"This is a response to the significant increase in addiction and over-reliance on opioids both within the VA and on the outside," she said.
The bill also would require VA to develop plans for researching and incorporating alternative pain management therapies into treatment. Many VA hospitals and clinics offer alternative therapies like acupuncture, biofeedback, yoga, meditation and art therapy for pain management and behavioral health, but programs are inconsistent across VA hospitals, Baldwin said.
"If you look at what's provided at facilities and the distances some veterans have to travel to get to facilities, access to complementary and alternative treatment is uneven across this country," she said. "We have a long way to go to figure out what works best."
At Tomah, it appears that painkillers often were the first line of treatment for any and all ailments.
According to the CIR report, the number of opiate prescriptions at the Tomah VA quintupled from 2004 to 2012, with rates rising sharply after the medical center hired Dr. David Houlihan, a psychiatrist, as chief of staff.
When pharmacists raised questions about the high number of prescriptions, they faced retaliation, were fired or resigned in protest.
A clinical psychologist who expressed concern about questionable practices at Tomah in 2009 died by suicide shortly after he was fired for blowing the whistle on patient medications.
At least six deaths at the facility have been tied to medications or considered suspicious at the facility.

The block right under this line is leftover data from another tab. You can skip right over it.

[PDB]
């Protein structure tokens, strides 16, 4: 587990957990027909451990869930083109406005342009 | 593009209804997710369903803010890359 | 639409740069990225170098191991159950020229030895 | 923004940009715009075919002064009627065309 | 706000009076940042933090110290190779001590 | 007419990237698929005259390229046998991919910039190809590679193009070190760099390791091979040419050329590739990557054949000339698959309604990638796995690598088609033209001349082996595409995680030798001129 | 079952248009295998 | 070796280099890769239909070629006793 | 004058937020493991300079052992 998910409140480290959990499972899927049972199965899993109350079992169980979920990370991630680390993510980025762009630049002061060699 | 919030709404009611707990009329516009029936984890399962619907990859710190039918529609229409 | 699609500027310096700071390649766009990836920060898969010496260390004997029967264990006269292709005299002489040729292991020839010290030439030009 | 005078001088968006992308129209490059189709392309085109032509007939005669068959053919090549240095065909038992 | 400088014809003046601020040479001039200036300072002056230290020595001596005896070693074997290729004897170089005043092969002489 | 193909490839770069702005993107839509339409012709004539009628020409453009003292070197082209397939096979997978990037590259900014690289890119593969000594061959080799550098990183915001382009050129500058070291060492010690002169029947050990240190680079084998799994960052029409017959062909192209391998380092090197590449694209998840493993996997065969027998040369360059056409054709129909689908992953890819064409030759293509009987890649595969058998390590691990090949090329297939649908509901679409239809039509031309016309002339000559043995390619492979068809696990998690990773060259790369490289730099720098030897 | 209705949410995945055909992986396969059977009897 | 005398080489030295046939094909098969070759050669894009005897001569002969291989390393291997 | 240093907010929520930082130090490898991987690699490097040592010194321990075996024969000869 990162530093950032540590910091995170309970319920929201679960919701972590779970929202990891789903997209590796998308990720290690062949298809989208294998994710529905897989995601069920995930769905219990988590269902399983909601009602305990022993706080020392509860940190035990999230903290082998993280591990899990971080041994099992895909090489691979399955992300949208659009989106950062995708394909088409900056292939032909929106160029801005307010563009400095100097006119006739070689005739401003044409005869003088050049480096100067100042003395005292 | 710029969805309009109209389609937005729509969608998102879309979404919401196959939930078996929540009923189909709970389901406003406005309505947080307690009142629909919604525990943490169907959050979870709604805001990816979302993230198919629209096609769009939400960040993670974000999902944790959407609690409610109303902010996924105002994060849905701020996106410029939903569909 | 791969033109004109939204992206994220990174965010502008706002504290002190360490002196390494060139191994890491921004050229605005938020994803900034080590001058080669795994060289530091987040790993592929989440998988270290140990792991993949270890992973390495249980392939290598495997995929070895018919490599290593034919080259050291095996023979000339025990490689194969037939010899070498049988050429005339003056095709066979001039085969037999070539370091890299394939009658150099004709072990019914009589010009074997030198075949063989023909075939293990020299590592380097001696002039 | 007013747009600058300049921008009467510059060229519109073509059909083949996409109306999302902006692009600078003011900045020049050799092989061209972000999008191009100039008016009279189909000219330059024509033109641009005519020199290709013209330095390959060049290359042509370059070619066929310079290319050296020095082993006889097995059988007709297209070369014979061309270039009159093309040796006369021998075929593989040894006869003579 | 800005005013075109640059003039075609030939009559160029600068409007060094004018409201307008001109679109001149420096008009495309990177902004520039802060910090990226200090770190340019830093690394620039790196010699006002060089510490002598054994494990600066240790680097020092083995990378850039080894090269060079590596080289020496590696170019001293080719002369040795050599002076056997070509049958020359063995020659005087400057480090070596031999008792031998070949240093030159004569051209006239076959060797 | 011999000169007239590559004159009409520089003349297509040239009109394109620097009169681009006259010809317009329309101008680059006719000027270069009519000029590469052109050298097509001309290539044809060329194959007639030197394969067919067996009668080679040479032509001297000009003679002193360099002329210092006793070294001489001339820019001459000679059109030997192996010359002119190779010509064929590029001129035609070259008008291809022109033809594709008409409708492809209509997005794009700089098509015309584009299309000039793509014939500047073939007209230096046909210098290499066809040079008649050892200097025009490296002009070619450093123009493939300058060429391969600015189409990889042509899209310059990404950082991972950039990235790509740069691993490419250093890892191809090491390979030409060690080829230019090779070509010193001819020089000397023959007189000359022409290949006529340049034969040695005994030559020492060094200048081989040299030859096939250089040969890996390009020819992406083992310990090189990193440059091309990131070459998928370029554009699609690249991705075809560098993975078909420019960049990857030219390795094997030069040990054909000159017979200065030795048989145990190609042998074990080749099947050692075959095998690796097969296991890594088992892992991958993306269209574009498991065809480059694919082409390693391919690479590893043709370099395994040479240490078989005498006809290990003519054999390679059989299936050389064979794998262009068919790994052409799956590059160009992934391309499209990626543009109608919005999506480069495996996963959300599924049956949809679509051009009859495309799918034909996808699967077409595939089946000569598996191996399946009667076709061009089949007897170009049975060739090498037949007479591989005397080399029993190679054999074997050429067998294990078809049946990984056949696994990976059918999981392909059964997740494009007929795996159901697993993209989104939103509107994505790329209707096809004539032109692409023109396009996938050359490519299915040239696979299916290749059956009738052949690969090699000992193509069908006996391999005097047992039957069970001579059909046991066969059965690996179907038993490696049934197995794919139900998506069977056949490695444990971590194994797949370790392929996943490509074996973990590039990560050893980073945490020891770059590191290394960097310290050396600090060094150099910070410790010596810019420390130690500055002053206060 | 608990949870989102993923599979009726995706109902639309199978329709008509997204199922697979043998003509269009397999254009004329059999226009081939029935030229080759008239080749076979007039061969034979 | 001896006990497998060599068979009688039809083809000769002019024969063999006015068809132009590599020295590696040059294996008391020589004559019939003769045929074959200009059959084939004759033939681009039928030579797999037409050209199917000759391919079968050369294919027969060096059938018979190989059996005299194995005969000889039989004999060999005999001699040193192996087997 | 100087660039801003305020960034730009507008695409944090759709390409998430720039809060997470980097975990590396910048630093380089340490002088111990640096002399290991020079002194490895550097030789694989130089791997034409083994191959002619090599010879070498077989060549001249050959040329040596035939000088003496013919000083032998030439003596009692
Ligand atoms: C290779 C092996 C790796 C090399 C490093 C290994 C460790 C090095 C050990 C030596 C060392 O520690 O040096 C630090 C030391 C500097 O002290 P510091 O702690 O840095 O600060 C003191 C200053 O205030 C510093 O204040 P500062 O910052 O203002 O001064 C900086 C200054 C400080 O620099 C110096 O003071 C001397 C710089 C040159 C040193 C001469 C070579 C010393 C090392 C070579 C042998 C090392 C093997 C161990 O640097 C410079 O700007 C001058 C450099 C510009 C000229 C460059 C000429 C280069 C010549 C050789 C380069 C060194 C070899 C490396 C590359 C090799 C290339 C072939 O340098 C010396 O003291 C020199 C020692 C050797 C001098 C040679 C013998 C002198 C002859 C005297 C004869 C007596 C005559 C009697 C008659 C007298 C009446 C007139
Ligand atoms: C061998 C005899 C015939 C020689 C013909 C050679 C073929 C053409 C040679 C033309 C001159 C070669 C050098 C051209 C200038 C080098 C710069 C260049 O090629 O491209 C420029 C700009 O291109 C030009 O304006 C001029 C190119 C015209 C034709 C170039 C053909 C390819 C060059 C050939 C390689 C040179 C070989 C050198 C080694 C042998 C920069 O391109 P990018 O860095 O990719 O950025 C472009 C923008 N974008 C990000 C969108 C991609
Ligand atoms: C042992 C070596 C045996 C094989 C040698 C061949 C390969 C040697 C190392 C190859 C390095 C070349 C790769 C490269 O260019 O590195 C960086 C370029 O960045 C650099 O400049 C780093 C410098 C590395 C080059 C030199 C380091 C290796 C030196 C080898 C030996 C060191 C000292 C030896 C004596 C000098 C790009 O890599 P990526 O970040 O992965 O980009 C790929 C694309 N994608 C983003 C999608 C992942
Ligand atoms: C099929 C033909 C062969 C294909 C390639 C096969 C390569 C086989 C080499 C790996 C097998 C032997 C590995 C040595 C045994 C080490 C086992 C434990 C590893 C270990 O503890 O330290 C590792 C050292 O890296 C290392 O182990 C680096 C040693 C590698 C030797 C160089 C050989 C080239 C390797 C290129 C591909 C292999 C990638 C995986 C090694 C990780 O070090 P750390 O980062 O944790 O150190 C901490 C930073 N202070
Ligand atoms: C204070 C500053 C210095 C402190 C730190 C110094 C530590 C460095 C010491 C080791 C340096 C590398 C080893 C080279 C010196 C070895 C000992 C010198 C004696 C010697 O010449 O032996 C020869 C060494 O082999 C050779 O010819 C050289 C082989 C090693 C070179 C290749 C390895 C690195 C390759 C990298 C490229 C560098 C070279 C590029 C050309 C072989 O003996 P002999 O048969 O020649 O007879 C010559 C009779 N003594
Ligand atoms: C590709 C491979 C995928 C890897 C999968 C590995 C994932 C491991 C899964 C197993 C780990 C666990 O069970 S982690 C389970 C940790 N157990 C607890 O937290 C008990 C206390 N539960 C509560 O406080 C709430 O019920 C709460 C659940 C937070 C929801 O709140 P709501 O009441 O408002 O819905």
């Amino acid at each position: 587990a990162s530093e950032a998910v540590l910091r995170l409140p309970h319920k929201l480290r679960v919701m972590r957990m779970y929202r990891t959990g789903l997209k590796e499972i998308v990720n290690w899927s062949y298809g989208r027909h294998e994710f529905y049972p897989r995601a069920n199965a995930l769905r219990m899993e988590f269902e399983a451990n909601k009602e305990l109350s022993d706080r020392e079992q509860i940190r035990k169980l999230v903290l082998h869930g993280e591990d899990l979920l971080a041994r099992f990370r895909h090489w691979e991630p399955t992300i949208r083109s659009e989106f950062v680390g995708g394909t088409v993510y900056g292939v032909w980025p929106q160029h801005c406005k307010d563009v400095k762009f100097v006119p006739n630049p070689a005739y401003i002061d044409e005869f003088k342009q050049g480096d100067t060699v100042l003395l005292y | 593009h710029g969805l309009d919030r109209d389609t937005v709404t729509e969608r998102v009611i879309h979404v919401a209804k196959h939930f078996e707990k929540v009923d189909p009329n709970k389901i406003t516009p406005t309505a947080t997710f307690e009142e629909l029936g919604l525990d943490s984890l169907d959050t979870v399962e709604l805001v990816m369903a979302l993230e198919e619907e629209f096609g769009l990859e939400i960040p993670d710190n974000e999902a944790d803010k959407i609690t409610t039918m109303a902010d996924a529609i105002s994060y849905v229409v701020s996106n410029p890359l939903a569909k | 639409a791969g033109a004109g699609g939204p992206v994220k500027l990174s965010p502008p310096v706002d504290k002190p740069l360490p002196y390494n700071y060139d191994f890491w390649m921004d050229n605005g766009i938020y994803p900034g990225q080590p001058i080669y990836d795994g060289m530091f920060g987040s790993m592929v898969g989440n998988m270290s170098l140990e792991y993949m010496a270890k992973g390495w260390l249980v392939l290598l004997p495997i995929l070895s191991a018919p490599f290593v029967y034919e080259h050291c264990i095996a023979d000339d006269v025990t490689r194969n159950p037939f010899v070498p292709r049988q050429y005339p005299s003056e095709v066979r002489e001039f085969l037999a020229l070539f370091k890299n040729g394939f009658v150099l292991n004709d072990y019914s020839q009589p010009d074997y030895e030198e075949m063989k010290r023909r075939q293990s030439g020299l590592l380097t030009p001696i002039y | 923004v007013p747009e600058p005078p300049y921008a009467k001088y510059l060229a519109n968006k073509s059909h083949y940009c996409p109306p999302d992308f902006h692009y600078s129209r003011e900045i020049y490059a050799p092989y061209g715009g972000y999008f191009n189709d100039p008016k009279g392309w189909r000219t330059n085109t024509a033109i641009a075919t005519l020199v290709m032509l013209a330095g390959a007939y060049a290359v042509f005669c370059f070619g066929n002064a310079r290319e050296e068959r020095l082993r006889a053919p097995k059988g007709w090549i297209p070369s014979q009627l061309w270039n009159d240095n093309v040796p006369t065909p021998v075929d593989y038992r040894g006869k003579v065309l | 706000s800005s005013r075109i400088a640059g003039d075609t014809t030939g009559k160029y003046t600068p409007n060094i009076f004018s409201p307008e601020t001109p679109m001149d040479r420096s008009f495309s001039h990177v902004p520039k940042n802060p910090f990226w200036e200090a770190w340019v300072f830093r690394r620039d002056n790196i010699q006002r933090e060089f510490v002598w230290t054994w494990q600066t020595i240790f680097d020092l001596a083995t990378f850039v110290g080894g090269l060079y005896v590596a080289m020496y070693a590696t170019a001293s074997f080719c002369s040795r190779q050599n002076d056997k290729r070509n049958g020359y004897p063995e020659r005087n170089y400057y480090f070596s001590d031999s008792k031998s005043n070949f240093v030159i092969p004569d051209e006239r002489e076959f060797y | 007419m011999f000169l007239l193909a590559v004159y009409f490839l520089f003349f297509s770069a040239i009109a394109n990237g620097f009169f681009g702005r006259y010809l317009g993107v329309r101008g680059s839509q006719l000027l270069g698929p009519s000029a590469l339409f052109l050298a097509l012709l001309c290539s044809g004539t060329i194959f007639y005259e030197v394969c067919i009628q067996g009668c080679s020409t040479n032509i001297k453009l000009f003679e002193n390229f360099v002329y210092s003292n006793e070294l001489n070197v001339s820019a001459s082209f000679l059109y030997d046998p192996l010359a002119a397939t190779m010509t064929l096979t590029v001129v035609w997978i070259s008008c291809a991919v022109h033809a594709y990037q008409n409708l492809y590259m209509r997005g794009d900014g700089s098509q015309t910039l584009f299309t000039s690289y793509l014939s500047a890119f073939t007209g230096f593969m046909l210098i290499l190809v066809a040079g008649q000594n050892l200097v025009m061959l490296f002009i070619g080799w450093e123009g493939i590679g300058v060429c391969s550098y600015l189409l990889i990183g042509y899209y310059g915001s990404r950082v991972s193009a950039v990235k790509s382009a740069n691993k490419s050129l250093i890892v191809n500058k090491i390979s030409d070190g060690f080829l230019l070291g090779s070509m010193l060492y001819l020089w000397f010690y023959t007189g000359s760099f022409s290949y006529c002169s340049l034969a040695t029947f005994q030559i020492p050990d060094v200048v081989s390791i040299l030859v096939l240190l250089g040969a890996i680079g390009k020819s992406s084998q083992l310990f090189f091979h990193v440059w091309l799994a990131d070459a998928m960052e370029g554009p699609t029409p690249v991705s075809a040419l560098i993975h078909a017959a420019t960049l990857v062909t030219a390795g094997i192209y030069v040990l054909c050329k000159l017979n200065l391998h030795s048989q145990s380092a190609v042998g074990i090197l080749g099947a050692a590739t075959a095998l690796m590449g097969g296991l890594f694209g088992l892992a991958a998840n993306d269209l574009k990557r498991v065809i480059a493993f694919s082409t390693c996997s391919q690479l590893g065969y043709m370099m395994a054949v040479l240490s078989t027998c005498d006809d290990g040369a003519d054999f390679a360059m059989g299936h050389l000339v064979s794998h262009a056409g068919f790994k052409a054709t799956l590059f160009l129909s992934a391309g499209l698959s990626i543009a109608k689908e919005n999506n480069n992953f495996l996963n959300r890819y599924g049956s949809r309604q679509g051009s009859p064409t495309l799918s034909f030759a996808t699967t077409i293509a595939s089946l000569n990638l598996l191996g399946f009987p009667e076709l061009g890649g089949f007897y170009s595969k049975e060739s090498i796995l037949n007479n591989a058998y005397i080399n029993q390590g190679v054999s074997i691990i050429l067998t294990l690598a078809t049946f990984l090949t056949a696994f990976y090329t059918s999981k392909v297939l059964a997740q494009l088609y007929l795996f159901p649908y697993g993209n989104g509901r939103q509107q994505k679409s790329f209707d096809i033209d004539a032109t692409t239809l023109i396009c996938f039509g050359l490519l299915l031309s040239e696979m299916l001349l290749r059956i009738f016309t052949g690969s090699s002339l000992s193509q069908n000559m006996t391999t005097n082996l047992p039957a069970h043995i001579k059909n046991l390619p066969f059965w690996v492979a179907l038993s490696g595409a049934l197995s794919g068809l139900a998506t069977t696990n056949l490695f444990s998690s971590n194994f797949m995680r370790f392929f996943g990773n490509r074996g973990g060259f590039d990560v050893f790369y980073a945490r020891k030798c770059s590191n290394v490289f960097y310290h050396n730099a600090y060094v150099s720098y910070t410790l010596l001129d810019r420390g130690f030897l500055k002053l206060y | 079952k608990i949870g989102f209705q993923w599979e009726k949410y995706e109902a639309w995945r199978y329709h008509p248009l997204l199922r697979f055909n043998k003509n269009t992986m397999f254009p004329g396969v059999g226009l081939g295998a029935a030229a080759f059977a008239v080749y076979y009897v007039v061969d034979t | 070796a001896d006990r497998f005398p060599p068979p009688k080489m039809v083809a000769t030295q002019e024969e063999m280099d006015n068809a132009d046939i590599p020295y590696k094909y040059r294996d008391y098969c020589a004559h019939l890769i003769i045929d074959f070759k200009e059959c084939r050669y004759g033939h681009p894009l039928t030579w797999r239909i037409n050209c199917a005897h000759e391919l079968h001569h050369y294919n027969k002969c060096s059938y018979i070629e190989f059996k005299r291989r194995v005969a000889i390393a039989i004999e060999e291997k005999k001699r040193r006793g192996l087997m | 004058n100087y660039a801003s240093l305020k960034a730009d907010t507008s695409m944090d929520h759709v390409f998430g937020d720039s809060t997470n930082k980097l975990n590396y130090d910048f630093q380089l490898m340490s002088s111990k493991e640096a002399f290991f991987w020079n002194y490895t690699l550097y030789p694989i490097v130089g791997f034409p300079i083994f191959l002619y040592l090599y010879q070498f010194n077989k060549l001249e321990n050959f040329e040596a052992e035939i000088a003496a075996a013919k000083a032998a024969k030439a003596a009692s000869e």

A VA inspector general report also found that Houlihan prescribed the equivalent of 25,000 milligrams of morphine to each of the 128 patients he saw in 2012, a level the IG said "raised potentially serious concerns." That report was not made public until after the CIR investigation was published.
Baldwin said she asked VA Secretary Bob McDonald to investigate as soon as she learned about the "unspeakable tragedy" from media reports.
Simcakoski said she was heartbroken to find the problems were known well before her husband died.
"Never did I know any of this was a concern at the hospital. Jason chose the facility because he heard it had excellent mental health programs," Simcakoski said.
VA officials say they have implemented new measures to monitor opioid prescriptions at facilities, to include tracking them at the regional level and rolling out a system to monitor prescriptions at the doctor and patient level.
And, according to VA, since the department's Opioid Safety Initiative was introduced in 2013, the number of veterans prescribed opioids has dropped by nearly 110,000, and the number receiving opioids and benzodiazepines together — a mix that can cause respiratory distress and accidental death — declined by nearly 34,000.
Baldwin noted that progress but said she'd like the figures to drop further. She added, however, that her goal is not to take pain medications away from those in physical pain.
"What we've learned is that too many of our veterans are becoming hooked on opioids and they need the VA to help not get them hooked," Baldwin said.
Heather Fluty Simcakoski, right, her husband Jason Simcakoski and their daughter Anaya Simcakoski.
Photo Credit: Courtesy of Heather Fluty Simcakoski
The week of June 22, Heather Simcakoski will travel with daughter Anaya to Washington, D.C., to support Baldwin as the senator introduces her bill.
She called it a "huge relief that people are finally listening."
"This is painful and it's never going to change what happened to Jason. But he always knew his life had meaning. I'm not sure he felt it at the end, but he was right. This brings meaning to Jason's life," Simcakoski said.